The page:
The sentence openers that Updike uses help to draw the reader into his story. The sentence-openers in the first part of each paragraph are often adverbial clauses, prepositional phrases, or expletives, setting the time and place. Once he has the paragraph moving, he switches to subject openers. Paragraph A ends with 3 subject openers; paragraph B with 4. Once Jane's arms' missing hinges have aroused Stan's engineering curiosity in sentence B3, their empathy gets down to the short strokes. Coolly, Updike finishes the paragraph with subject-openers.

Often described as a "visual writer," Updike uses a preponderance of concrete-nouns and pronouns (74%) and substantive words (273 out of 398) that appeal to a reader's senses. New York is "eight stultifying hours" from Buffalo; Jane has a "bony face, with its high cheekbones and powdered-over freckles." Updike offsets the length of his sentences by combining these words (a majority are monosyllabic) with many active verbs (21 in 15 sentences), rolling along the reader's interest. With a few precise strokes, he takes the reader from Stan's home near Buffalo to New York, and into Jane's art gallery where Stan's attraction for Jane unfolds and, implicitly, Jane's need for Stan. Although he averages one linking verb per sentence, these verbs are usually buried in predicates that expose the subject. For example, by using the expletive and linking verb in sentence B2, Updike places "something asymmetrical" next to "her," the implicit subject of the sentence.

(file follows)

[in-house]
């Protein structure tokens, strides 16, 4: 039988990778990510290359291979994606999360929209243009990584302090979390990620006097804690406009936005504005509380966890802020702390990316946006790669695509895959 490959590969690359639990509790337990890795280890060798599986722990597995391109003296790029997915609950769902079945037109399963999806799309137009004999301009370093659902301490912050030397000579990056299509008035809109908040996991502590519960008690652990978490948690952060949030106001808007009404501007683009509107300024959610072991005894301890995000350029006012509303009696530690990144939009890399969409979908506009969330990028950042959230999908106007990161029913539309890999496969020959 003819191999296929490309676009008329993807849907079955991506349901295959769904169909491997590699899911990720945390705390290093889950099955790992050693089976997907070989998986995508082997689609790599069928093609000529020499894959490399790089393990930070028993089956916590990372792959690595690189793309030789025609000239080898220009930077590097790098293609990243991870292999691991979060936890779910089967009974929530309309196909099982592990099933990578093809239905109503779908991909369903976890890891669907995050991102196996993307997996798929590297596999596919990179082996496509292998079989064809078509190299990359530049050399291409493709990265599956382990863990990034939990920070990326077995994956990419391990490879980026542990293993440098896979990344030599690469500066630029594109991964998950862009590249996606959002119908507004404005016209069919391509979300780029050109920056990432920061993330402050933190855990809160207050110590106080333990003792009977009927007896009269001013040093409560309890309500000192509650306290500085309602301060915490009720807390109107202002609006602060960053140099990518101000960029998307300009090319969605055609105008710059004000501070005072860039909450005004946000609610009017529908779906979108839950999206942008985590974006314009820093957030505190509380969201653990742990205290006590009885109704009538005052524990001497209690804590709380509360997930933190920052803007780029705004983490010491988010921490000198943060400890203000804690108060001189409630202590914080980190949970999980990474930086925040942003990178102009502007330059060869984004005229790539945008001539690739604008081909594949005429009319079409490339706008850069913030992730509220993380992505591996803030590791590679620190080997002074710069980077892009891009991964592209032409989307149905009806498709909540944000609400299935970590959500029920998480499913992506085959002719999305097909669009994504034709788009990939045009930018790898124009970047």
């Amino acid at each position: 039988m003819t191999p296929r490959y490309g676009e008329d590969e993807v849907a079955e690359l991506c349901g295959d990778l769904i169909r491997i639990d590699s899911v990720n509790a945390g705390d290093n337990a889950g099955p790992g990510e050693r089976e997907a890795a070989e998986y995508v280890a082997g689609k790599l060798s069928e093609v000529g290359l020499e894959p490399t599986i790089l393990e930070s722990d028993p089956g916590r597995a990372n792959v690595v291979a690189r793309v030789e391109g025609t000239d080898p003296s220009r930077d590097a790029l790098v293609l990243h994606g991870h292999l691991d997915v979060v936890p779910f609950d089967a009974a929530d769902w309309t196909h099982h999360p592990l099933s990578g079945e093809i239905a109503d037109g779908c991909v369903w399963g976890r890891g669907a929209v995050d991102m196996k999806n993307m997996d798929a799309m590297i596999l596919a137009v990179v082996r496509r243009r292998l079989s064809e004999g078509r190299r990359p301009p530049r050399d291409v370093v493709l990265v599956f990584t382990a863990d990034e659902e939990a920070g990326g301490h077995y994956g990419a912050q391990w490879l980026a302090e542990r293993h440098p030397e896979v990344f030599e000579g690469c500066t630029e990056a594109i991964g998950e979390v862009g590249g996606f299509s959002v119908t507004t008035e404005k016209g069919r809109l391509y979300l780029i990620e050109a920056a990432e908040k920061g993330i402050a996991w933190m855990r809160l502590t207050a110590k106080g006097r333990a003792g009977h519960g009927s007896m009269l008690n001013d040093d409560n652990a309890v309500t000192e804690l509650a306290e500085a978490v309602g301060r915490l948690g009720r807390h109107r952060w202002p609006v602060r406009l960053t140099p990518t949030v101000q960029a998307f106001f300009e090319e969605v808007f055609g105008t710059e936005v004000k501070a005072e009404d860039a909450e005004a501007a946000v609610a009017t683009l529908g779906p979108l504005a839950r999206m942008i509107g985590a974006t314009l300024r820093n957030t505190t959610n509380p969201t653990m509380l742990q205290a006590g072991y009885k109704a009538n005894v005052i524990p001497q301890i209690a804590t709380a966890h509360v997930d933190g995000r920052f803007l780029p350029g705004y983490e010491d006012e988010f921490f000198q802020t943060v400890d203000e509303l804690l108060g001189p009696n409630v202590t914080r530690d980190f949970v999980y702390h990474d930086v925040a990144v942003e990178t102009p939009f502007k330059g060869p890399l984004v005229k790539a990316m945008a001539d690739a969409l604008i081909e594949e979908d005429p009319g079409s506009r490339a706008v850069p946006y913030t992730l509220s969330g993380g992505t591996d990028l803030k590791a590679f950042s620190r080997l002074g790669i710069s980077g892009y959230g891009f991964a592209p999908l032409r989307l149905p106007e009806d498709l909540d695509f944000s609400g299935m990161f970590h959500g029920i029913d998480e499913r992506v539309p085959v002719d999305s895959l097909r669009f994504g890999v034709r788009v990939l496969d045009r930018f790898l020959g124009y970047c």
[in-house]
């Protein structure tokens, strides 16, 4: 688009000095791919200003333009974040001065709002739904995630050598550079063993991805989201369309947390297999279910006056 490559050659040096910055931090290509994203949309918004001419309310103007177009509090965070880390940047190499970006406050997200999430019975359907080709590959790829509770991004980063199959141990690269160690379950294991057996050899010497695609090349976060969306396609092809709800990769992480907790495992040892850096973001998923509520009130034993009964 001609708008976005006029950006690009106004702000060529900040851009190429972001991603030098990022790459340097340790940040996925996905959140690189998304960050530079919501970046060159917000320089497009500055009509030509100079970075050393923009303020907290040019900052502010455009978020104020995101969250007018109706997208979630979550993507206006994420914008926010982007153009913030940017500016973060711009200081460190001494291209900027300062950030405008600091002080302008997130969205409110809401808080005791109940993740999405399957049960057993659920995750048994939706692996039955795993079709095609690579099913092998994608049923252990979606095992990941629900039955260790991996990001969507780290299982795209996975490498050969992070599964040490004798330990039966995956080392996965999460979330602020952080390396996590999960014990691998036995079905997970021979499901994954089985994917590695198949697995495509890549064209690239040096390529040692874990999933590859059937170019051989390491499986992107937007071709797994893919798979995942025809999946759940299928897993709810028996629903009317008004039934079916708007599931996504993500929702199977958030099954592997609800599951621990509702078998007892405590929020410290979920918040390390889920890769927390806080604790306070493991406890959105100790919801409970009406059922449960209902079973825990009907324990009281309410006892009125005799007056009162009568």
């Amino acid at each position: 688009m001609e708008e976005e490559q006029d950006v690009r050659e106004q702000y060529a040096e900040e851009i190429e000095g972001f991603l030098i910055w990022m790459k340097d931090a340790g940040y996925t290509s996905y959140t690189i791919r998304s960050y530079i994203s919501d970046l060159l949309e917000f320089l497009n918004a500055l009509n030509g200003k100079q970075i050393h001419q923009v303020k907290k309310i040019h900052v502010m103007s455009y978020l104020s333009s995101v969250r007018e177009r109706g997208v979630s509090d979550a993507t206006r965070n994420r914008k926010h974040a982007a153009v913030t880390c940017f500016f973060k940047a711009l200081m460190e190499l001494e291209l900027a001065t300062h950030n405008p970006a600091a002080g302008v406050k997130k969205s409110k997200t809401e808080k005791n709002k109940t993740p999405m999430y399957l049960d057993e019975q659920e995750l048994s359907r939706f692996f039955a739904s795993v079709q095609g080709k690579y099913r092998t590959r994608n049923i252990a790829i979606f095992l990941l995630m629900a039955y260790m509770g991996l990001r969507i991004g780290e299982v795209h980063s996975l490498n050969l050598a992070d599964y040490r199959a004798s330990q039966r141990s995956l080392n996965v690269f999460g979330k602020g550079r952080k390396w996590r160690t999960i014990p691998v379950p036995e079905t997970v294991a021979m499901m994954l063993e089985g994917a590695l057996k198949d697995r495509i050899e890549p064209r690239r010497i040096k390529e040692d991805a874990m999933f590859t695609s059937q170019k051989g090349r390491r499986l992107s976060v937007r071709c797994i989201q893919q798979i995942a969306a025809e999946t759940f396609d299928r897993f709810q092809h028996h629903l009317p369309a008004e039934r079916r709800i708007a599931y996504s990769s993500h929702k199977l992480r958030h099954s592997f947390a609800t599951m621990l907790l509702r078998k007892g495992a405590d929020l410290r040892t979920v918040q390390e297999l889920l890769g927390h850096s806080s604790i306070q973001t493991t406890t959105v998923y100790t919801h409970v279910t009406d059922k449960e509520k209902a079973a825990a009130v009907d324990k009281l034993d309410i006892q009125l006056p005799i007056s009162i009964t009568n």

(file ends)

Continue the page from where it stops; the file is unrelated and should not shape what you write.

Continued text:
Updike uses a few figures of speech. The metaphor in sentence A4 equates New York with another planet and another shore, and a New York girl with another life. Jane's dull reddish hair reminds Stan of "pencil shavings and the cedary fragrance that arises when you empty the sharpener." Stan has, apparently, laboured long and hard over his drafting bench. (My New York girl's red hair reminded me of sockeye salmon steaks. A friend told me that red hair is common for Jewish girls from New York.) I suppose that "New York Girl" could be a metaphor for Updike's life, if he attended MIT instead of Harvard. Updike's stint at the New Yorker Magazine equals Stan's extended fling with Jane. While Stan, the engineer, peddles picture frames that artists place around their paintings, John, the writer, flogs short stories that editors place in magazines.

Style and subject matter are intimately related (Corbett 381). Having entered the door Updike opens with such style and diction in the first two paragraphs, I suddenly felt like an alien for the rest of the story. I couldn't identify with Stan's pre-Vietnam ways, and Jane was not my New York girl. Although I experienced New York through Adrianna, as Stan does with Jane, Adrianna was a lover, not a wife away from home as Jane becomes with Stan. We took in a play on Broadway, ate dinner at the Russian Tea House, danced at clubs with numbers for names, and ice-skated at the Rockefeller Center. Except for the emphasis on sex, Stan and Jane do the same things that Stan and Carole do at home in Buffalo. So, my interest in the "New York Girl" tapered off, just as Stan and Jane's affair did in the story. But, I like John Updike. The first two paragraphs are enough.